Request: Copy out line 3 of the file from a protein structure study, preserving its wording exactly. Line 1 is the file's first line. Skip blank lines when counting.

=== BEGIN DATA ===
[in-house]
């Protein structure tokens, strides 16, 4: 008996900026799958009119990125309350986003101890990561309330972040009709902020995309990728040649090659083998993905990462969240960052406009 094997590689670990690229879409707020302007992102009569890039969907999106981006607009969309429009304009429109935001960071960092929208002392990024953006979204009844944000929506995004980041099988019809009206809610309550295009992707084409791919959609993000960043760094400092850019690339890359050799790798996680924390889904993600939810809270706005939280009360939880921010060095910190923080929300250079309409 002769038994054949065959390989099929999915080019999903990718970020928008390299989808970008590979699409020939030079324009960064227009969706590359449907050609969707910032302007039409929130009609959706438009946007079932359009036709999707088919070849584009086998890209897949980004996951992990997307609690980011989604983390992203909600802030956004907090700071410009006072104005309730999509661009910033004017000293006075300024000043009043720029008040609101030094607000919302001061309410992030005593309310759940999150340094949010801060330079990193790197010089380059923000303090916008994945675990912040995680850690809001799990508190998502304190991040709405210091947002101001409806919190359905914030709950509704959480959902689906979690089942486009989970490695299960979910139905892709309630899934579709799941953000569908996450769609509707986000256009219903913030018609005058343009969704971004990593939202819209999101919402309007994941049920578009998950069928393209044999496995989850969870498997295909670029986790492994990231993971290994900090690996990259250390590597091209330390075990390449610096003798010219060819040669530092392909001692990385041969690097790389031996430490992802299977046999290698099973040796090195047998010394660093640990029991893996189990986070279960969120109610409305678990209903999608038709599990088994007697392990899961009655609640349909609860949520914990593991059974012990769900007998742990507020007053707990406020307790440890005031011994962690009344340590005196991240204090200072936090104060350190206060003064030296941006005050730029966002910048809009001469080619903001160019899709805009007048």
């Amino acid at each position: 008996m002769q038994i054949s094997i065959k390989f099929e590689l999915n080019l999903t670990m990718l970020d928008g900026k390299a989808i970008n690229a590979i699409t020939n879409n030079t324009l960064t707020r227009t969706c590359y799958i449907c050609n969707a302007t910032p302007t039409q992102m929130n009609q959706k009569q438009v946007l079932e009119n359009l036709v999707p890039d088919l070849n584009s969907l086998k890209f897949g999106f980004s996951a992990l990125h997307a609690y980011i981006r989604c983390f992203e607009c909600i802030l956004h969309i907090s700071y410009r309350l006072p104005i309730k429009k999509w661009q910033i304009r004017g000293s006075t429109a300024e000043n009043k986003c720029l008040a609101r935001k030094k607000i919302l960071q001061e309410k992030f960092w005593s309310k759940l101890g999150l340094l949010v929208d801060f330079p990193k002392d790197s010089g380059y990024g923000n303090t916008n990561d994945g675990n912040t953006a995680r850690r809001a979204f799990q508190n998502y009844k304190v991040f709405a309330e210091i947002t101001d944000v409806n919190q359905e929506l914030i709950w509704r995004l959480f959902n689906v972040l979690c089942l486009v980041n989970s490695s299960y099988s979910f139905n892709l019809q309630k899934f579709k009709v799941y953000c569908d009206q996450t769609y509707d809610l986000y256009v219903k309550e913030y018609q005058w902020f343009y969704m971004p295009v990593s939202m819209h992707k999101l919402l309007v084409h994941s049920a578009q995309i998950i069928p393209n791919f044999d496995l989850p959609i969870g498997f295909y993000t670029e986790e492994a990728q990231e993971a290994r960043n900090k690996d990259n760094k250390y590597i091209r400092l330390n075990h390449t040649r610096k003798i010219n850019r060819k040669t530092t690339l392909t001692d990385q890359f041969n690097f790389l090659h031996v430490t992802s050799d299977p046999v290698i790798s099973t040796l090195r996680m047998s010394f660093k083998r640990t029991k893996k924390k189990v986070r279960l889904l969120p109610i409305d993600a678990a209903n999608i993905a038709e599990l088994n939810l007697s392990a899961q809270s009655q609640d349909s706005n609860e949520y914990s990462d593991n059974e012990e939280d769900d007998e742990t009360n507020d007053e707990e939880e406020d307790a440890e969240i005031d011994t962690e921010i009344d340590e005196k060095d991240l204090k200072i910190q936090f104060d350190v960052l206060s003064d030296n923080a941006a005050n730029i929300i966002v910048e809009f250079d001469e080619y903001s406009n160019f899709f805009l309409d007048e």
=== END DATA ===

């Amino acid at each position: 008996m002769q038994i054949s094997i065959k390989f099929e590689l999915n080019l999903t670990m990718l970020d928008g900026k390299a989808i970008n690229a590979i699409t020939n879409n030079t324009l960064t707020r227009t969706c590359y799958i449907c050609n969707a302007t910032p302007t039409q992102m929130n009609q959706k009569q438009v946007l079932e009119n359009l036709v999707p890039d088919l070849n584009s969907l086998k890209f897949g999106f980004s996951a992990l990125h997307a609690y980011i981006r989604c983390f992203e607009c909600i802030l956004h969309i907090s700071y410009r309350l006072p104005i309730k429009k999509w661009q910033i304009r004017g000293s006075t429109a300024e000043n009043k986003c720029l008040a609101r935001k030094k607000i919302l960071q001061e309410k992030f960092w005593s309310k759940l101890g999150l340094l949010v929208d801060f330079p990193k002392d790197s010089g380059y990024g923000n303090t916008n990561d994945g675990n912040t953006a995680r850690r809001a979204f799990q508190n998502y009844k304190v991040f709405a309330e210091i947002t101001d944000v409806n919190q359905e929506l914030i709950w509704r995004l959480f959902n689906v972040l979690c089942l486009v980041n989970s490695s299960y099988s979910f139905n892709l019809q309630k899934f579709k009709v799941y953000c569908d009206q996450t769609y509707d809610l986000y256009v219903k309550e913030y018609q005058w902020f343009y969704m971004p295009v990593s939202m819209h992707k999101l919402l309007v084409h994941s049920a578009q995309i998950i069928p393209n791919f044999d496995l989850p959609i969870g498997f295909y993000t670029e986790e492994a990728q990231e993971a290994r960043n900090k690996d990259n760094k250390y590597i091209r400092l330390n075990h390449t040649r610096k003798i010219n850019r060819k040669t530092t690339l392909t001692d990385q890359f041969n690097f790389l090659h031996v430490t992802s050799d299977p046999v290698i790798s099973t040796l090195r996680m047998s010394f660093k083998r640990t029991k893996k924390k189990v986070r279960l889904l969120p109610i409305d993600a678990a209903n999608i993905a038709e599990l088994n939810l007697s392990a899961q809270s009655q609640d349909s706005n609860e949520y914990s990462d593991n059974e012990e939280d769900d007998e742990t009360n507020d007053e707990e939880e406020d307790a440890e969240i005031d011994t962690e921010i009344d340590e005196k060095d991240l204090k200072i910190q936090f104060d350190v960052l206060s003064d030296n923080a941006a005050n730029i929300i966002v910048e809009f250079d001469e080619y903001s406009n160019f899709f805009l309409d007048e």